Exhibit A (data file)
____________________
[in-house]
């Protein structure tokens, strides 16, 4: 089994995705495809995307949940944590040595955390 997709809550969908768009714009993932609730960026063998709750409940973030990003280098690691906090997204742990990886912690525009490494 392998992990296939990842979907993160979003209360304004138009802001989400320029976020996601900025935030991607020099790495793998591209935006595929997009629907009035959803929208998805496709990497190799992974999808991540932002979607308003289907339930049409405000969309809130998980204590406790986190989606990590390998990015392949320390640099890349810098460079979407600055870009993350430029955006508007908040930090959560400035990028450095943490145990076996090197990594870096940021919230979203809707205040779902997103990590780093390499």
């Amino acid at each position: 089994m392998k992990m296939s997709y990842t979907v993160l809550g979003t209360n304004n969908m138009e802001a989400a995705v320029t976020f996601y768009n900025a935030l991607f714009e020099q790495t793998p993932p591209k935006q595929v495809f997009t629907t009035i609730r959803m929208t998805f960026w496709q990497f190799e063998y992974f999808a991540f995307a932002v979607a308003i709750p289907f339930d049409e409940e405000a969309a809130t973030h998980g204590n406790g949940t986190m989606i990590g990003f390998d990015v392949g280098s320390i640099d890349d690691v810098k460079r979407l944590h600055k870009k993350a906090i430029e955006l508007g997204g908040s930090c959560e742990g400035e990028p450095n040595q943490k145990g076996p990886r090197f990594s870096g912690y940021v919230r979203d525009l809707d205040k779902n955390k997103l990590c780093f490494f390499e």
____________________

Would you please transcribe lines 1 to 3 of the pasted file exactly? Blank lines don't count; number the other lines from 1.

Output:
[in-house]
């Protein structure tokens, strides 16, 4: 089994995705495809995307949940944590040595955390 997709809550969908768009714009993932609730960026063998709750409940973030990003280098690691906090997204742990990886912690525009490494 392998992990296939990842979907993160979003209360304004138009802001989400320029976020996601900025935030991607020099790495793998591209935006595929997009629907009035959803929208998805496709990497190799992974999808991540932002979607308003289907339930049409405000969309809130998980204590406790986190989606990590390998990015392949320390640099890349810098460079979407600055870009993350430029955006508007908040930090959560400035990028450095943490145990076996090197990594870096940021919230979203809707205040779902997103990590780093390499």
């Amino acid at each position: 089994m392998k992990m296939s997709y990842t979907v993160l809550g979003t209360n304004n969908m138009e802001a989400a995705v320029t976020f996601y768009n900025a935030l991607f714009e020099q790495t793998p993932p591209k935006q595929v495809f997009t629907t009035i609730r959803m929208t998805f960026w496709q990497f190799e063998y992974f999808a991540f995307a932002v979607a308003i709750p289907f339930d049409e409940e405000a969309a809130t973030h998980g204590n406790g949940t986190m989606i990590g990003f390998d990015v392949g280098s320390i640099d890349d690691v810098k460079r979407l944590h600055k870009k993350a906090i430029e955006l508007g997204g908040s930090c959560e742990g400035e990028p450095n040595q943490k145990g076996p990886r090197f990594s870096g912690y940021v919230r979203d525009l809707d205040k779902n955390k997103l990590c780093f490494f390499e």